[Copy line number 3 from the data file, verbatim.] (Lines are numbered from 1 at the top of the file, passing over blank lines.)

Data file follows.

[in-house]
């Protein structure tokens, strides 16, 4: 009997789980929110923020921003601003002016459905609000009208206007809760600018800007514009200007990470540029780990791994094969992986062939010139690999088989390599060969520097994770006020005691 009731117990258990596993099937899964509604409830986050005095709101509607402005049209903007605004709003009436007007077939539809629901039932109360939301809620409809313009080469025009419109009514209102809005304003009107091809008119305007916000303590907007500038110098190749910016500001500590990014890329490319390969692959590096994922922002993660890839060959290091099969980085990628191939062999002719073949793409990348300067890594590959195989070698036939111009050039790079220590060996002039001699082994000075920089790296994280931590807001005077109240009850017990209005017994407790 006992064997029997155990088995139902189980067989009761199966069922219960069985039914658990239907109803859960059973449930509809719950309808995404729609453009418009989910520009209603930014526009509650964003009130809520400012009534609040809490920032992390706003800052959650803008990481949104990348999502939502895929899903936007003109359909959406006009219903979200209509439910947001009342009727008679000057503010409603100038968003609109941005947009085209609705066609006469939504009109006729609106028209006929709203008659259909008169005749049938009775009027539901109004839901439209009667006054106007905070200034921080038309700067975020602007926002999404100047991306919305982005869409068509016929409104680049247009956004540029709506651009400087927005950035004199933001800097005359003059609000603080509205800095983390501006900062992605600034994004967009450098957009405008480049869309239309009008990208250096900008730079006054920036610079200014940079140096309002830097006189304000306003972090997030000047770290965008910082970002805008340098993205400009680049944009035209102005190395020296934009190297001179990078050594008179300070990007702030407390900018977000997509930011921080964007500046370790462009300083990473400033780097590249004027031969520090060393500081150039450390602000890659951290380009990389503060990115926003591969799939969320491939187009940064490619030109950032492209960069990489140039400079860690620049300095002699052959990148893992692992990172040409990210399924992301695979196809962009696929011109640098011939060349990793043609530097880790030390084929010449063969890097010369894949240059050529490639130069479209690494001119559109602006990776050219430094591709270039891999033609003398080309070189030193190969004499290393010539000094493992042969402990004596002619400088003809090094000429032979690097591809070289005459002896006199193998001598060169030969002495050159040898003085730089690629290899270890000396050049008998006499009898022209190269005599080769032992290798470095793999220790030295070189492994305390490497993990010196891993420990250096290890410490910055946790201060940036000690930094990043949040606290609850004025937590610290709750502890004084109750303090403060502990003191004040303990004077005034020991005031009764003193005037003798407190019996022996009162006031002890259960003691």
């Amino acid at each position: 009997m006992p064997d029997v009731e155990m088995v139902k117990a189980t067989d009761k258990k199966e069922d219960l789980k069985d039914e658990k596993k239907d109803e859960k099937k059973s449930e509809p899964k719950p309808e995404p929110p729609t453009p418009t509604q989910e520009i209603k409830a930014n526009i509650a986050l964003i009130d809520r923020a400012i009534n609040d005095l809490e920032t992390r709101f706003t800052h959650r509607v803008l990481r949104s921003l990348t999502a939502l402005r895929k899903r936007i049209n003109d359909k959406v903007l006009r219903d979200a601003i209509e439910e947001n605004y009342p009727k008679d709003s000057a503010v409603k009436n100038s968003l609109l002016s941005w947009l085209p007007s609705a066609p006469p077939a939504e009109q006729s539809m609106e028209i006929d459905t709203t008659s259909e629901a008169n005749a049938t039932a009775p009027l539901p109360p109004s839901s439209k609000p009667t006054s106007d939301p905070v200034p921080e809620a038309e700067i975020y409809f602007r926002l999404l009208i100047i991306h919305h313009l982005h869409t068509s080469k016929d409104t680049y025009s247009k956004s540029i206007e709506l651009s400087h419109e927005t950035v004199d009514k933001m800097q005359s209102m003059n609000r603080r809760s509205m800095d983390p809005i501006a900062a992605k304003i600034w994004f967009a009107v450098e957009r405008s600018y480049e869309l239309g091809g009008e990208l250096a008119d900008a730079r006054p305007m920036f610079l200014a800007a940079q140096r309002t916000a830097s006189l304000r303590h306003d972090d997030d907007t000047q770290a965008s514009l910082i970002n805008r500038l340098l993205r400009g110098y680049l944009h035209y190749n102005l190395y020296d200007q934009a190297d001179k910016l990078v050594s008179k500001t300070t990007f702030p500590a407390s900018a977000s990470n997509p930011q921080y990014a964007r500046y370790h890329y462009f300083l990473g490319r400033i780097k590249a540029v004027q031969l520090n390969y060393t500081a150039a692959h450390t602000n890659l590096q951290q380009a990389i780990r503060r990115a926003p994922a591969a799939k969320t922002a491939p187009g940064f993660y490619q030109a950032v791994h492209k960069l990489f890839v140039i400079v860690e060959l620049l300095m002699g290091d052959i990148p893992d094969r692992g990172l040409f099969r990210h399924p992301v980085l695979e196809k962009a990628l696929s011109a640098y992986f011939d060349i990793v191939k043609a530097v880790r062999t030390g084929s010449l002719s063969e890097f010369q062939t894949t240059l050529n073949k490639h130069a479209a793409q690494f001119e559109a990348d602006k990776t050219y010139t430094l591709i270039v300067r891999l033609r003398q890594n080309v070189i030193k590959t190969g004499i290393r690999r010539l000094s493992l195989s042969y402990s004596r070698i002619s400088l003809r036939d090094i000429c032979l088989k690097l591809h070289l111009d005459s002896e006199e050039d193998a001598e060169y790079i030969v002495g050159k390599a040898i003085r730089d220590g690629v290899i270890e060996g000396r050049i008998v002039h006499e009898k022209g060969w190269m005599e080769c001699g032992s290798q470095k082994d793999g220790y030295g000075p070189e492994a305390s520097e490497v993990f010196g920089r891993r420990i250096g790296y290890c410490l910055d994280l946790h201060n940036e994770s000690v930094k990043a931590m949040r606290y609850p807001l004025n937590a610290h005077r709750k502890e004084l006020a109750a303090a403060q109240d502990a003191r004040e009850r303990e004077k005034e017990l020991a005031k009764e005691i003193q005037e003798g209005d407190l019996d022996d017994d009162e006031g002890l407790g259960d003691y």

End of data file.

């Amino acid at each position: 009997m006992p064997d029997v009731e155990m088995v139902k117990a189980t067989d009761k258990k199966e069922d219960l789980k069985d039914e658990k596993k239907d109803e859960k099937k059973s449930e509809p899964k719950p309808e995404p929110p729609t453009p418009t509604q989910e520009i209603k409830a930014n526009i509650a986050l964003i009130d809520r923020a400012i009534n609040d005095l809490e920032t992390r709101f706003t800052h959650r509607v803008l990481r949104s921003l990348t999502a939502l402005r895929k899903r936007i049209n003109d359909k959406v903007l006009r219903d979200a601003i209509e439910e947001n605004y009342p009727k008679d709003s000057a503010v409603k009436n100038s968003l609109l002016s941005w947009l085209p007007s609705a066609p006469p077939a939504e009109q006729s539809m609106e028209i006929d459905t709203t008659s259909e629901a008169n005749a049938t039932a009775p009027l539901p109360p109004s839901s439209k609000p009667t006054s106007d939301p905070v200034p921080e809620a038309e700067i975020y409809f602007r926002l999404l009208i100047i991306h919305h313009l982005h869409t068509s080469k016929d409104t680049y025009s247009k956004s540029i206007e709506l651009s400087h419109e927005t950035v004199d009514k933001m800097q005359s209102m003059n609000r603080r809760s509205m800095d983390p809005i501006a900062a992605k304003i600034w994004f967009a009107v450098e957009r405008s600018y480049e869309l239309g091809g009008e990208l250096a008119d900008a730079r006054p305007m920036f610079l200014a800007a940079q140096r309002t916000a830097s006189l304000r303590h306003d972090d997030d907007t000047q770290a965008s514009l910082i970002n805008r500038l340098l993205r400009g110098y680049l944009h035209y190749n102005l190395y020296d200007q934009a190297d001179k910016l990078v050594s008179k500001t300070t990007f702030p500590a407390s900018a977000s990470n997509p930011q921080y990014a964007r500046y370790h890329y462009f300083l990473g490319r400033i780097k590249a540029v004027q031969l520090n390969y060393t500081a150039a692959h450390t602000n890659l590096q951290q380009a990389i780990r503060r990115a926003p994922a591969a799939k969320t922002a491939p187009g940064f993660y490619q030109a950032v791994h492209k960069l990489f890839v140039i400079v860690e060959l620049l300095m002699g290091d052959i990148p893992d094969r692992g990172l040409f099969r990210h399924p992301v980085l695979e196809k962009a990628l696929s011109a640098y992986f011939d060349i990793v191939k043609a530097v880790r062999t030390g084929s010449l002719s063969e890097f010369q062939t894949t240059l050529n073949k490639h130069a479209a793409q690494f001119e559109a990348d602006k990776t050219y010139t430094l591709i270039v300067r891999l033609r003398q890594n080309v070189i030193k590959t190969g004499i290393r690999r010539l000094s493992l195989s042969y402990s004596r070698i002619s400088l003809r036939d090094i000429c032979l088989k690097l591809h070289l111009d005459s002896e006199e050039d193998a001598e060169y790079i030969v002495g050159k390599a040898i003085r730089d220590g690629v290899i270890e060996g000396r050049i008998v002039h006499e009898k022209g060969w190269m005599e080769c001699g032992s290798q470095k082994d793999g220790y030295g000075p070189e492994a305390s520097e490497v993990f010196g920089r891993r420990i250096g790296y290890c410490l910055d994280l946790h201060n940036e994770s000690v930094k990043a931590m949040r606290y609850p807001l004025n937590a610290h005077r709750k502890e004084l006020a109750a303090a403060q109240d502990a003191r004040e009850r303990e004077k005034e017990l020991a005031k009764e005691i003193q005037e003798g209005d407190l019996d022996d017994d009162e006031g002890l407790g259960d003691y």